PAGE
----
Article

Idiopathic Extension Contracture of the Little Metacarpophalangeal Joint

Department of Orthopedic Surgery, Ewha Womans University, School of Medicine, Seoul, South Korea. Electronic address: .
The Journal of hand surgery (Impact Factor: 1.66). 11/2012; 38A(1). DOI: 10.1016/j.jhsa.2012.08.041
Source: PubMed

ABSTRACT We describe 4 patients with an extension contracture of the little metacarpophalangeal joint without definite cause. We encountered this entity only in adolescent girls. When treated conservatively, we observed no improvements in motion. The main pathology of this entity was a hypertrophied dorsal capsule. The 2 patients treated by surgical release of the fifth dorsal capsule and collateral ligaments achieved considerable flexion 2 years later. (J Hand Surg 2013;38A:133-136. Copyright (C) 2013 by the American Society for Surgery of the Hand. All rights reserved)

0 Followers
 · 
48 Views
  • [Show abstract] [Hide abstract]
    ABSTRACT: The stiff finger is a frequently encountered entity in hand surgical practice. It stems from a myriad of causes, may have multiple components, and requires a variety of solutions. A true understanding of the ideal treatments for the stiff finger requires a basic understanding of the local milieu that arises from injury and the anatomic features that are at risk for pathologic changes. Hand surgeons must be able to help patients understand the various factors at play and the time course of wound healing and injury-induced inflammation, because an educated and motivated patient is the best ally in the battle against the stiff finger.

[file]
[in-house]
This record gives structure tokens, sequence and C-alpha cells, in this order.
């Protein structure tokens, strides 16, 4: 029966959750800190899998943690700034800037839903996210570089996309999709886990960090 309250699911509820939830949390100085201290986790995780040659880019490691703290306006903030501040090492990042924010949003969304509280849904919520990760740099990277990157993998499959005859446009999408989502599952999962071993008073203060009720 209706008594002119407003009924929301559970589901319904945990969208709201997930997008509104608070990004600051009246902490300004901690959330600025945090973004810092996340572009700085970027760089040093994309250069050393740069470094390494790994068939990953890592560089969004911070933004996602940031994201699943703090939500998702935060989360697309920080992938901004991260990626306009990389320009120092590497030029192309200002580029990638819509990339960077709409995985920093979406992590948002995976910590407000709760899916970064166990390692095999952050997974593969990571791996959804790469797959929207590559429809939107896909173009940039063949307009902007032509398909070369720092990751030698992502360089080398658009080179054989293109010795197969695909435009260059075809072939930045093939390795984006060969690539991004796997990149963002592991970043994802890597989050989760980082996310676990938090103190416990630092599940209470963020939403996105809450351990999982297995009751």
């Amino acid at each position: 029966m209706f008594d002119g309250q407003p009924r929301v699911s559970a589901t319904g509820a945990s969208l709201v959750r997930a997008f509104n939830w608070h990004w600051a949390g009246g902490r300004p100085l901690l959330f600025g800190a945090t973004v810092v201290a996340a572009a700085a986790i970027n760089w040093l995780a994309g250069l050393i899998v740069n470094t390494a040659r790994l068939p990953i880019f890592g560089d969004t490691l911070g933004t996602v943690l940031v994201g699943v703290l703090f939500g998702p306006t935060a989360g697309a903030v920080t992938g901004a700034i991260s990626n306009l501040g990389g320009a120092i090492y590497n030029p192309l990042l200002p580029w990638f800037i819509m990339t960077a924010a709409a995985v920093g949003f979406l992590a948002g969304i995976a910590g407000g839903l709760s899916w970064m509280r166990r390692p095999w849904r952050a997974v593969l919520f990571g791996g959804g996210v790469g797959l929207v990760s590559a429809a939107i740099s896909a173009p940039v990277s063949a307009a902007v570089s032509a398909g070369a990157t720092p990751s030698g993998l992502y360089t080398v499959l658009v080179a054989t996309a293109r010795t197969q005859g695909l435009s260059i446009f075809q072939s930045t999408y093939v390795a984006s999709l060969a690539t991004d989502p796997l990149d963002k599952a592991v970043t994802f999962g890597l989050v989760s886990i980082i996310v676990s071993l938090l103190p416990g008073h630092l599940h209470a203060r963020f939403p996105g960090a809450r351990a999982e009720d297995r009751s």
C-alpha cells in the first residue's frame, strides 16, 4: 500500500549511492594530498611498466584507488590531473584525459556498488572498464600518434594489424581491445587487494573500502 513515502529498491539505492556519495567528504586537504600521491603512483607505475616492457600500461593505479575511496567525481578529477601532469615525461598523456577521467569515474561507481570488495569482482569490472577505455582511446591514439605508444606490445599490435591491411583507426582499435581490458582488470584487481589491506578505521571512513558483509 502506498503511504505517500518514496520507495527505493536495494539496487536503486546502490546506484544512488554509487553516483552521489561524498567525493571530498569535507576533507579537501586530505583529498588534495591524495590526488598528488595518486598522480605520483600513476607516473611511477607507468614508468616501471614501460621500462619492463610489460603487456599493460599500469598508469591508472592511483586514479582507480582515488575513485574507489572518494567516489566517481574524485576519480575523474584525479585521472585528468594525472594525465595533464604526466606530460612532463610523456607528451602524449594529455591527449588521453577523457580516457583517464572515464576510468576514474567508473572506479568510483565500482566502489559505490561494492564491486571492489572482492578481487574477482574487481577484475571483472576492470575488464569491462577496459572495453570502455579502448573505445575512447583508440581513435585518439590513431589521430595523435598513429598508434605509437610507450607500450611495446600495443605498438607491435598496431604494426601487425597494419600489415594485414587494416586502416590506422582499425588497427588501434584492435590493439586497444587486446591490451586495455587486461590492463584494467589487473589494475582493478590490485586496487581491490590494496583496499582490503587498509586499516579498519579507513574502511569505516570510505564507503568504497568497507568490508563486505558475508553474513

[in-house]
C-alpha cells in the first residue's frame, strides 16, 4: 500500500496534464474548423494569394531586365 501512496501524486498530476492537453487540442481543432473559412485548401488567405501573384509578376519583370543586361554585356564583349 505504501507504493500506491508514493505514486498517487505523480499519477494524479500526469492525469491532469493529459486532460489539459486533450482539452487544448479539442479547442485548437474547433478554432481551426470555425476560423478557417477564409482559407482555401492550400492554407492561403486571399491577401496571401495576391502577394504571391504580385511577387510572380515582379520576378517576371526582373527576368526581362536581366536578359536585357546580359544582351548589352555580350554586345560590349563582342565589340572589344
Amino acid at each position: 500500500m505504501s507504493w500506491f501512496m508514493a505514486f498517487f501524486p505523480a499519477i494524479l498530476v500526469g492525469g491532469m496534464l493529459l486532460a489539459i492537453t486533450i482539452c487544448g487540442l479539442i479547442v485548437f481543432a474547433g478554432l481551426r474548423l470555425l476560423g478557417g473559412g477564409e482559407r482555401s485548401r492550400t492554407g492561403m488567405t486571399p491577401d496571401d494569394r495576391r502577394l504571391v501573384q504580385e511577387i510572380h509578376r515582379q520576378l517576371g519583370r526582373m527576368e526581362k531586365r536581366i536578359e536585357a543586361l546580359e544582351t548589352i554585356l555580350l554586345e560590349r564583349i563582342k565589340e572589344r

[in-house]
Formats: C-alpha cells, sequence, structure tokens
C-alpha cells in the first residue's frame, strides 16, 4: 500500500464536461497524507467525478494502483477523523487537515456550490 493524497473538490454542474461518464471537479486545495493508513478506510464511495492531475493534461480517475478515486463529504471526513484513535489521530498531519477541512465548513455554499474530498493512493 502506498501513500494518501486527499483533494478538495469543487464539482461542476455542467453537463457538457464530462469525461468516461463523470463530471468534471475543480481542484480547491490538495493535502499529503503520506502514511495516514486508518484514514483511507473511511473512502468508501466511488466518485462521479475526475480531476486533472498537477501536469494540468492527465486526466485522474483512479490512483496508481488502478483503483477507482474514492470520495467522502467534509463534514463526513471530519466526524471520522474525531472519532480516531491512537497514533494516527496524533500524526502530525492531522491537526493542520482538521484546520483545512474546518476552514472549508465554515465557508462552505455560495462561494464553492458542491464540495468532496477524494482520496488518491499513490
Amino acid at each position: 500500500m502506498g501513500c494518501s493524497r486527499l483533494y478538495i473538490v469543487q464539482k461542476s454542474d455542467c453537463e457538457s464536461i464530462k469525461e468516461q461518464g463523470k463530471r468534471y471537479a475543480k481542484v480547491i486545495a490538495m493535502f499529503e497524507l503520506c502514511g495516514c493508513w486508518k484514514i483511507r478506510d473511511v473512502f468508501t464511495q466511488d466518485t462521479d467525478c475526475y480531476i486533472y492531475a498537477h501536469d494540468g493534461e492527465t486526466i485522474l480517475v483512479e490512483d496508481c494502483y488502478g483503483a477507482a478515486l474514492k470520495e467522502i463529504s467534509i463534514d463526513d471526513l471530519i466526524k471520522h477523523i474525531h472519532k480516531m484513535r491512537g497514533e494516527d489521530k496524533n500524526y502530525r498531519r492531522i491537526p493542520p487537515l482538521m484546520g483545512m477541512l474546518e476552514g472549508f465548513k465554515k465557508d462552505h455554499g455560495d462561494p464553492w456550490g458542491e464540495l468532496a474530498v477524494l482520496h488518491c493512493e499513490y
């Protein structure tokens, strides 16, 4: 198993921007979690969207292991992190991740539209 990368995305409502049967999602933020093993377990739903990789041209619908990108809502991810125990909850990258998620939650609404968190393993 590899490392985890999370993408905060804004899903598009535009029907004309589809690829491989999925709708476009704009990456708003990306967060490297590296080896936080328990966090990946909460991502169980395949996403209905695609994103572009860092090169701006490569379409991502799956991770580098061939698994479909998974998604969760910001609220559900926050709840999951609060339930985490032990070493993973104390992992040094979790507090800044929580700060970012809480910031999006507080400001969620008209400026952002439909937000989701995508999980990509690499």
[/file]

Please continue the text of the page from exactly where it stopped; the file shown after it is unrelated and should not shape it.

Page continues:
Hand clinics 05/2010; 26(2):191-204. DOI:10.1016/j.hcl.2010.02.001 · 1.07 Impact Factor
  • [Show abstract] [Hide abstract]
    ABSTRACT: The effectiveness and merits of the dorsal and volar approaches for release of structures contributing to metacarpophalangeal joint stiffness were studied in 61 joints in 23 patients. Seventy-six percent of the joints in the volar group gained greater than 50 degrees passive motion compared to 29% in the dorsal group. Forty-four percent of the joints in the volar group gained greater than 50 degrees active motion compared to 16% in the dorsal group. Discussion of surgical technique and postoperative management reveals that the advantages of the volar approach are most evident during postoperative management, while the main advantage of the dorsal approach is better operative exposure.
    Annals of Plastic Surgery 10/1980; 5(3):178-85. DOI:10.1097/00000637-198009000-00002 · 1.46 Impact Factor
  • [Show abstract] [Hide abstract]
    ABSTRACT: We selected 500 patients randomly from a total of 1300 patients seen in our Hand Rehabilitation Center between 1971 and 1975; 212 of the 500 presented with a chief complaint of stiff hand joints. Of the 212 patients treated non-operatively, 173 responded sufficiently to this treatment alone. Of the 789 stiff joints, 686 responded sufficiently to this treatment alone. The results of this regime of non-operative treatment of stiff joints provide excellent functional improvement in most patients, with a large saving of money through the reduction in disability payments required.
    Plastic &amp Reconstructive Surgery 02/1978; 61(1):58-63. DOI:10.1097/00006534-197801000-00010 · 3.33 Impact Factor